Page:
The 1880s were a period of crucial, far-reaching importance in the history of European literature. Handbooks usually mention that it all started in France, where decadence was born in 1880, and symbolism in 1885. But the whole development, which embraced the poetry of most European nations, and changed, enriched, impregnated it, should not be ascribed solely to what Verlaine or Verhaeren wrote in a certain year. It has its roots in general, international trends, feelings, longings, reactions, needs for change, the causes of which cannot be discussed within the scope of this paper. It was not only a question of literary style, but a whole complex of new ideas, stimulated by philosophical theories which gained momentum in the same period: the neo-idealistic writings of such diverse philosophers as Emerson, Maeterlinck, Nietzsche or Bergson. In Germany and Austria the movement was referred to as "die Moderne", (scil. Bewegung), and this label (moderna) was usually applied to it in Bohemia and the South Slavic regions. [6] For a movement of such diverse aspects this neutral nomenclature is maybe preferable to designations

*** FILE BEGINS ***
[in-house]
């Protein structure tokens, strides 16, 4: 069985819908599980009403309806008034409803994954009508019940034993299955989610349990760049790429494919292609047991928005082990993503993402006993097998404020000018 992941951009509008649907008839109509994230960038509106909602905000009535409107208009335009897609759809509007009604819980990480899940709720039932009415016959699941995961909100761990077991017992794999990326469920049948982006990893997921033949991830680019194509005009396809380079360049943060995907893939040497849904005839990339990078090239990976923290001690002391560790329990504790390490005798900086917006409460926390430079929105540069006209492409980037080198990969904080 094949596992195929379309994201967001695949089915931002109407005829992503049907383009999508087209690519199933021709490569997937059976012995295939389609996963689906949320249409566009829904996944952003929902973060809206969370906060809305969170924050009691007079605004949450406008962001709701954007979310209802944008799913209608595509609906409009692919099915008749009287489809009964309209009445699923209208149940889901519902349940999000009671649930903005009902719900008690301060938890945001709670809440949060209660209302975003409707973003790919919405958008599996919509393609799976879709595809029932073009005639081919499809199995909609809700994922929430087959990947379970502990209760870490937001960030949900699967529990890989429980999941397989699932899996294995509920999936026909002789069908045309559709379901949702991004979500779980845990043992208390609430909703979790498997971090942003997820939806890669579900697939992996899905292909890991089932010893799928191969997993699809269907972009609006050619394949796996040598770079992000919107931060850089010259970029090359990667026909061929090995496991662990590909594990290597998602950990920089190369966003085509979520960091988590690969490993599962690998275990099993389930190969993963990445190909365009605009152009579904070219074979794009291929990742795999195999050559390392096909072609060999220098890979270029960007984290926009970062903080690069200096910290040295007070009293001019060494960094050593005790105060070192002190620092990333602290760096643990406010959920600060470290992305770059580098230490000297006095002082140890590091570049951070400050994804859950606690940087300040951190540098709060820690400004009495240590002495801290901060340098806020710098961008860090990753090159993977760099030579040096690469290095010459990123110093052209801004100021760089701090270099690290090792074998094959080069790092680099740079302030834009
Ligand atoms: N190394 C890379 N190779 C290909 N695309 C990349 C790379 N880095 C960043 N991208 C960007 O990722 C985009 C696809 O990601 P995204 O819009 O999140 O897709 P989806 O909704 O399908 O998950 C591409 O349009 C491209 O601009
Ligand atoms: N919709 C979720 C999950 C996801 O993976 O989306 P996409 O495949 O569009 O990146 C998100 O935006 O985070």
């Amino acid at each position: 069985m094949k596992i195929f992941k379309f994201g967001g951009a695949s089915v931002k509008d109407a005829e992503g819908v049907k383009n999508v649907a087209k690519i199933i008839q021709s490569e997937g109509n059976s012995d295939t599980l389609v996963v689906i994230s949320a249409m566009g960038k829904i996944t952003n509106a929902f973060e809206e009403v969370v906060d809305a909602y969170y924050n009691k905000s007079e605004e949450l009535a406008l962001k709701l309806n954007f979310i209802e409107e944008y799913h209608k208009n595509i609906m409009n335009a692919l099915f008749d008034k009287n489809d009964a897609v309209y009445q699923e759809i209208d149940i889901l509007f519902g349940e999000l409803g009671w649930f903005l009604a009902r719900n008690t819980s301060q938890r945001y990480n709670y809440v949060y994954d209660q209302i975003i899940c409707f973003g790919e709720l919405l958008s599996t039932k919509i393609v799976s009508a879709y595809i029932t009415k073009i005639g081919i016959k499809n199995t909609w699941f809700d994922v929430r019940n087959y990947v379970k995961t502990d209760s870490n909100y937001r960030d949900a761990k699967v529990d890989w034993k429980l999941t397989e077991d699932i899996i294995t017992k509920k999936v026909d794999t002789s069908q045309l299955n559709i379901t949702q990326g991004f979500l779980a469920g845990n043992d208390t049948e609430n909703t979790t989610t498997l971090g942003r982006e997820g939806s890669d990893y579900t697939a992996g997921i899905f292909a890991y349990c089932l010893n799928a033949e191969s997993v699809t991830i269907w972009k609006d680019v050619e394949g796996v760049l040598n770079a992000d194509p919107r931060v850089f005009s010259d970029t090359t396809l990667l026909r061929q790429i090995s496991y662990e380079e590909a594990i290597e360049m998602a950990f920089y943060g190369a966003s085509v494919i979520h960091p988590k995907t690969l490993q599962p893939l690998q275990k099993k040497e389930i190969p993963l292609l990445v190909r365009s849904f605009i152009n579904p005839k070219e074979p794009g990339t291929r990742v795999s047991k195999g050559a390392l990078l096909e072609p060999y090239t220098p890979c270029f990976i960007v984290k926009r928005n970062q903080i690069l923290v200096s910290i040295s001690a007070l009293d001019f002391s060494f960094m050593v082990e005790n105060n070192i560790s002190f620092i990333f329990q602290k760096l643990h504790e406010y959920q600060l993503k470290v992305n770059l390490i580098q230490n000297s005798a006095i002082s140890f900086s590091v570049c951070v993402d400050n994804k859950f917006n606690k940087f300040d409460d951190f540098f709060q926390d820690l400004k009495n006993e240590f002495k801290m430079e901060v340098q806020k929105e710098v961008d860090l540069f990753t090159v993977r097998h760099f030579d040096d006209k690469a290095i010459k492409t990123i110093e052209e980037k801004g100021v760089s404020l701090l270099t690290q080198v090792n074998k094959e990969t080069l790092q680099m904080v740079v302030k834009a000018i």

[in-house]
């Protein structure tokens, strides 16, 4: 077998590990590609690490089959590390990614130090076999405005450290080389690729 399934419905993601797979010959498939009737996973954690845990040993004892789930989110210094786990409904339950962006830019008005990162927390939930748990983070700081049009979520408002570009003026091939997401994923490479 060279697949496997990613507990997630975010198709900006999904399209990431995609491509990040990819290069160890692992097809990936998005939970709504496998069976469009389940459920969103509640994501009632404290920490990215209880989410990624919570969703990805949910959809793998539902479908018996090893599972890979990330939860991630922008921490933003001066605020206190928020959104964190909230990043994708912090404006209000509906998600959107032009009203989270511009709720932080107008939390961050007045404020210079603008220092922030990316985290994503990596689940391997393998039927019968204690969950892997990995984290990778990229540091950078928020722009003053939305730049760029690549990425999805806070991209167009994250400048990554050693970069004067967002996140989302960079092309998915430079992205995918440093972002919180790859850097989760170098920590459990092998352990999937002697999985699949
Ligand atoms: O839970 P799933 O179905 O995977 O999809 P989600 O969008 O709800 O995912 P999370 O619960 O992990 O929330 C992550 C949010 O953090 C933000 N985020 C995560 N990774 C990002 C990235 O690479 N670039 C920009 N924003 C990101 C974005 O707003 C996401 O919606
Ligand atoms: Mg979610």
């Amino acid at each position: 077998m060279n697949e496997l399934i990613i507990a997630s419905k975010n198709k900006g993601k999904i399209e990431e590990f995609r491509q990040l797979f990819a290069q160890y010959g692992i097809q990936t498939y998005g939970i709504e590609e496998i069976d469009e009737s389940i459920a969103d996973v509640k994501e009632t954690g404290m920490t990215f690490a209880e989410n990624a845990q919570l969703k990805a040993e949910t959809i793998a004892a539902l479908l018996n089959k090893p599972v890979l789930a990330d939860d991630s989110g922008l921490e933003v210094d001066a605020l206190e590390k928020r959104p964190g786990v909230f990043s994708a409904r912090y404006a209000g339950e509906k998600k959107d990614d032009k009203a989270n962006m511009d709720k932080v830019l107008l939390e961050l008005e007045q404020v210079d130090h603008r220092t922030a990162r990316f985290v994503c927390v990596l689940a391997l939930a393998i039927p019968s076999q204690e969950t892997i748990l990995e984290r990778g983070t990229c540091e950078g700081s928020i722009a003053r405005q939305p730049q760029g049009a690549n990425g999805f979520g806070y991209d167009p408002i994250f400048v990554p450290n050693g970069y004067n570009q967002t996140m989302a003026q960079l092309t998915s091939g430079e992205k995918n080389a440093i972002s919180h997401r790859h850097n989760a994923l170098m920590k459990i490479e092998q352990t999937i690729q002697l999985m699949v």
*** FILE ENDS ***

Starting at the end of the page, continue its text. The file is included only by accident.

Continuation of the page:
6. In Bosnia a group of modernist poets called themselves after the political movement with which they were closely connected, "Young Bosnia" (Mlada Bosna), like the "Young Poland" movement of the same period.





like symbolism, decadence, fin-de-siècle, impressionism and neo-romanticism. It referred mainly to new developments in poetry, although parallel developments took place in prose. Realism, positivism and naturalism had predominantly used prose as their vehicle; the modernist movement, which largely was a reaction against these trends, expressed itself preferably in verse.